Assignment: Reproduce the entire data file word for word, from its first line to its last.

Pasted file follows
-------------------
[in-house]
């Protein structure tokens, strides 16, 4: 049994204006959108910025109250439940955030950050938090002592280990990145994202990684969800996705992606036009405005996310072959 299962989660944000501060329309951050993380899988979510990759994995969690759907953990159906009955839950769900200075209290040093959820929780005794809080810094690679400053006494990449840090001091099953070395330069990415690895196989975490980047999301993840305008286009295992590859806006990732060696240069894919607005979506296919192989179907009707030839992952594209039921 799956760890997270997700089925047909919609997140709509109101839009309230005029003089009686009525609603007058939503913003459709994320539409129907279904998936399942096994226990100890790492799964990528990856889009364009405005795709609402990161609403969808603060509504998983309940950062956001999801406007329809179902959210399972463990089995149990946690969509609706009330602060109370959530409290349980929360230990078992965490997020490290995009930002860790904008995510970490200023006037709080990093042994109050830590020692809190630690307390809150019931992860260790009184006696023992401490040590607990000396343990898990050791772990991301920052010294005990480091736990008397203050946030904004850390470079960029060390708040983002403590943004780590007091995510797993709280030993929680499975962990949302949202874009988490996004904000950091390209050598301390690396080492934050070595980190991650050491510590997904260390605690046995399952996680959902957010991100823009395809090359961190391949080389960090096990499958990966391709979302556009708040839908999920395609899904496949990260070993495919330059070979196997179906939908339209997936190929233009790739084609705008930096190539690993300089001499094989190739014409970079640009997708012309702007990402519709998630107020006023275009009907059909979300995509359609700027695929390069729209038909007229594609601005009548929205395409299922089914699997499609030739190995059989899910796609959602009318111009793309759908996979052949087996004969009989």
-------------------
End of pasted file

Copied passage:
[in-house]
């Protein structure tokens, strides 16, 4: 049994204006959108910025109250439940955030950050938090002592280990990145994202990684969800996705992606036009405005996310072959 299962989660944000501060329309951050993380899988979510990759994995969690759907953990159906009955839950769900200075209290040093959820929780005794809080810094690679400053006494990449840090001091099953070395330069990415690895196989975490980047999301993840305008286009295992590859806006990732060696240069894919607005979506296919192989179907009707030839992952594209039921 799956760890997270997700089925047909919609997140709509109101839009309230005029003089009686009525609603007058939503913003459709994320539409129907279904998936399942096994226990100890790492799964990528990856889009364009405005795709609402990161609403969808603060509504998983309940950062956001999801406007329809179902959210399972463990089995149990946690969509609706009330602060109370959530409290349980929360230990078992965490997020490290995009930002860790904008995510970490200023006037709080990093042994109050830590020692809190630690307390809150019931992860260790009184006696023992401490040590607990000396343990898990050791772990991301920052010294005990480091736990008397203050946030904004850390470079960029060390708040983002403590943004780590007091995510797993709280030993929680499975962990949302949202874009988490996004904000950091390209050598301390690396080492934050070595980190991650050491510590997904260390605690046995399952996680959902957010991100823009395809090359961190391949080389960090096990499958990966391709979302556009708040839908999920395609899904496949990260070993495919330059070979196997179906939908339209997936190929233009790739084609705008930096190539690993300089001499094989190739014409970079640009997708012309702007990402519709998630107020006023275009009907059909979300995509359609700027695929390069729209038909007229594609601005009548929205395409299922089914699997499609030739190995059989899910796609959602009318111009793309759908996979052949087996004969009989």